Objective Cribriform plate dural arteriovenous fistula (dAVF) is a rare pathology, for which the treatment of choice used to be neurosurgery. Technological advances in micro-catheters and embolic agents permitted new endovascular alternatives.
Methods We included all patients treated endovascularly for a cribriform plate dAVF between 2008 and 2013. We retrospectively analysed data focusing on the type of treatment chosen.
Results Ten patients were treated by endovascular approach, with a need for an additional surgical exclusion of the fistula in two cases. Thirteen embolisation sessions were done. Embolisation of the fistula through an ethmoidal artery was the technique of choice; the catheterism of the ophthalmic artery was impossible in two cases and the embolic agent did not penetrate in four cases. The embolisation through the middle meningeal artery was successful in one case but the tortuosity of this artery prevented good penetration of the embolic agent. Venous approach was successful in all cases but was limited to fistulas with superficial venous drainage.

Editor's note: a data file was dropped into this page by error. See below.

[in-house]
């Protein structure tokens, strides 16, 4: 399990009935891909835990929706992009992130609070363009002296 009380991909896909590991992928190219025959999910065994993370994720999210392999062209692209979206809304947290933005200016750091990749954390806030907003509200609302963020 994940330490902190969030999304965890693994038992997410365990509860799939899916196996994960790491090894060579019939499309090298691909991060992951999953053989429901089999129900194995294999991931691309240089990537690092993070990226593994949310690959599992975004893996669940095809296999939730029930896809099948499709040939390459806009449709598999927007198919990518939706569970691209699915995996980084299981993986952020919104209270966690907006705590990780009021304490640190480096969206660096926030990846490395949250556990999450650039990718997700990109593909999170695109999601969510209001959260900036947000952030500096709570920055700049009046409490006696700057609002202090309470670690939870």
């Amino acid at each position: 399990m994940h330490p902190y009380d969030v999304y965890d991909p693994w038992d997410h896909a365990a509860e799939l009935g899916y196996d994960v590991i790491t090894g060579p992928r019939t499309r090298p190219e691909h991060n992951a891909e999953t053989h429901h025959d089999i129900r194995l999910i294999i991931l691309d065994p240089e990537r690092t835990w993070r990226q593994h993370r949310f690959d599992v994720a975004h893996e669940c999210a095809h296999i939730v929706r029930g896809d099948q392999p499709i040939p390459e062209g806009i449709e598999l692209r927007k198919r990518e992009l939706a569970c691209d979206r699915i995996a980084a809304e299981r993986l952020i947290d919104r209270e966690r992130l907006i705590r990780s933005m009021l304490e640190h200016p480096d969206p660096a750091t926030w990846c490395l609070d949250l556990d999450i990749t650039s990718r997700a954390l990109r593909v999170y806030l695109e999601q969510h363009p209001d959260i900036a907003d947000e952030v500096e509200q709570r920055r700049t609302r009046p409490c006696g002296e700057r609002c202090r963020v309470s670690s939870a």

Conclusions Endovascular treatment of cribriform plate dAVF is safe and effective. The embolisation through ethmoidal artery is the method of choice. Branches of the middle meningeal artery are tortuous and prevent the penetration of embolic agent. Venous approach is effective but is limited to cases of failure of the arterial approach.
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